Walk through any newsroom – print
or broadcast – and you’re likely to come across three types of people.
For some, the job’s just the
lightly-trod bottom rung on the ladder to the ranks of media management:
editor, publisher, broadcast executive. For others it’s a stepping stone of
another kind, leading out to careers in marketing, advertising and public
Then there are the lifers who want
nothing more than to spend their careers digging up stories and delivering them
to readers and viewers – or working on a copy desk or at a producer’s telephone,
helping to shape them behind the scenes.
Over the last two decades, the
ground has given way under all three groups as technology, cultural change and
no small amount of corporate hubris ripped apart the media business. The funnel
to the top ranks is narrower than ever, and the entry-level opportunities that
would help season a prospective PR flak are diminishing.
But the simultaneous explosion and
implosion of media may be especially dispiriting for the would-be lifers: If
journalism is all you ever wanted to do, what happens when the craft changes so
much it seems unrecognizable, or the ranks of working journalists become so
decimated that you have no choice but to explore something new?
I pondered that question while perusing Out of the News: Former Journalists Discuss a Profession in Crisis (McFarland
& Co., 203 pp.), by Celia Viggo
Wexler. Wexler, a newspaper reporter turned lobbyist for the Union of
Concerned Scientists, produced the book from probing interviews with 11
journalists who found themselves forced by conscience or circumstance to leave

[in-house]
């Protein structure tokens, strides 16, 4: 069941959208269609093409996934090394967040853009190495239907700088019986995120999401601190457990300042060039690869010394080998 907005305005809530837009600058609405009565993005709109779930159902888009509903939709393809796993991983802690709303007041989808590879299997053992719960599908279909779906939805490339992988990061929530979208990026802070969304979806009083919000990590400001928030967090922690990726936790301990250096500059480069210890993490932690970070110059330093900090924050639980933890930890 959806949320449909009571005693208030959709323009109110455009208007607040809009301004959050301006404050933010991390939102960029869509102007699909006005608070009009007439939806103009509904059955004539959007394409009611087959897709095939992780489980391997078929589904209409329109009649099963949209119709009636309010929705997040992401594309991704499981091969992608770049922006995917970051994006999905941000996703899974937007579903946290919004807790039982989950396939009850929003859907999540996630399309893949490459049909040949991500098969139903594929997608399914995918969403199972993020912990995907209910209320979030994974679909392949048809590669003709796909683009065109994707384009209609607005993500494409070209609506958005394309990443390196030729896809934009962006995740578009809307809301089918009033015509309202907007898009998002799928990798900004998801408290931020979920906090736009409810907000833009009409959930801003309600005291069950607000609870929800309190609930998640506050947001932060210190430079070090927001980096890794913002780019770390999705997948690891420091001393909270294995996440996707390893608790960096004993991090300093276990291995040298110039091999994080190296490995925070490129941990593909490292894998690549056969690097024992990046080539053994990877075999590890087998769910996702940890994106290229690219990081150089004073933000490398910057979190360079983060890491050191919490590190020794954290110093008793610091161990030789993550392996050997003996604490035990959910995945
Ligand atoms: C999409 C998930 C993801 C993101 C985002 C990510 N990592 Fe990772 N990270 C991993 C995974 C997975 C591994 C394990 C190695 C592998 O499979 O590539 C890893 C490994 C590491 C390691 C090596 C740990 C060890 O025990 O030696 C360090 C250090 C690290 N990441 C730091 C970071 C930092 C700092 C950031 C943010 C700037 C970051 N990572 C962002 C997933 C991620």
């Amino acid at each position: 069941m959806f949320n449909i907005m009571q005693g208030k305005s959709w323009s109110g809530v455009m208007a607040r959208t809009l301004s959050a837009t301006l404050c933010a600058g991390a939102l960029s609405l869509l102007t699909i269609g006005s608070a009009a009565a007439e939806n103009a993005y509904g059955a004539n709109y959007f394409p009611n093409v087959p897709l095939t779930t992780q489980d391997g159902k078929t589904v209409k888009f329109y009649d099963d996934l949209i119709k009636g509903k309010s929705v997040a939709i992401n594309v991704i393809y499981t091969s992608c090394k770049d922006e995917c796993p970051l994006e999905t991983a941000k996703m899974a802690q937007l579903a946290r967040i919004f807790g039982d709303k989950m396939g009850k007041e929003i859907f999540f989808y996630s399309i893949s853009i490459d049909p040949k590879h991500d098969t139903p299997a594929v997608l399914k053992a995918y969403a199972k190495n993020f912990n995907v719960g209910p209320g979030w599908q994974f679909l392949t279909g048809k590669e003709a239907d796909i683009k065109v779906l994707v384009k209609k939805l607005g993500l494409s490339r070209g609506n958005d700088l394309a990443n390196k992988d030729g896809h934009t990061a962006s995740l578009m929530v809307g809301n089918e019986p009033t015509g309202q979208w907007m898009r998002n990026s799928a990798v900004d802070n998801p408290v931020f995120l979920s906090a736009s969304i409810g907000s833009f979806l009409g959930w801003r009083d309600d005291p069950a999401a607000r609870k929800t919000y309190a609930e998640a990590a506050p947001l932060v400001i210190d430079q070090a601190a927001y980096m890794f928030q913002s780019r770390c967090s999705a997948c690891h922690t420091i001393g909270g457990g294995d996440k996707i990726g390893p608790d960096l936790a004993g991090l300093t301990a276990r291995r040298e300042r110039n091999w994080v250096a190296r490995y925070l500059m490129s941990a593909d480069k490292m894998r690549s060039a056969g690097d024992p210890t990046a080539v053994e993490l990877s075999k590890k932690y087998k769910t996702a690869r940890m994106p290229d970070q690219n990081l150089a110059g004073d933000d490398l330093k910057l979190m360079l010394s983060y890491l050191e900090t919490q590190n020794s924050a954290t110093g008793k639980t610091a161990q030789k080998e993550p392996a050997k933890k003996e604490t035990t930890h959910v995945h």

the profession. (Disclosure: Nearly 30 years ago in Rochester, N.Y., Wexler and
I knew each other while working for competing newspapers.)
Probably her most prominent subject
is David Simon, the former Baltimore Sun reporter and creator of acclaimed
TV shows including The Wire, which
devoted one season to the struggles inside an urban newspaper. But the other
10, virtually all from the top ranks of media organizations, have stories just
As the subtitle of Wexler’s book says,
those stories add up to a picture of crisis in the news industry. Yet they also
hint at a more hopeful narrative: that from the ashes of journalism as we knew
it, something new and in its own way better, however different, could yet
Reading their stories got me to
thinking about colleagues who have found their way to new lives outside traditional
newsgathering. Some returned to school to join the ranks of lawyers, clergy,
accountants, teachers and a host of other trades. Others have found a bridge between
what they once did and what they do now.
Shortly before Christmas, I invited
some to share accounts of their lives since the newsroom. The email responses I
got were gratifying and both sobering and inspirational.
When he started at the Milwaukee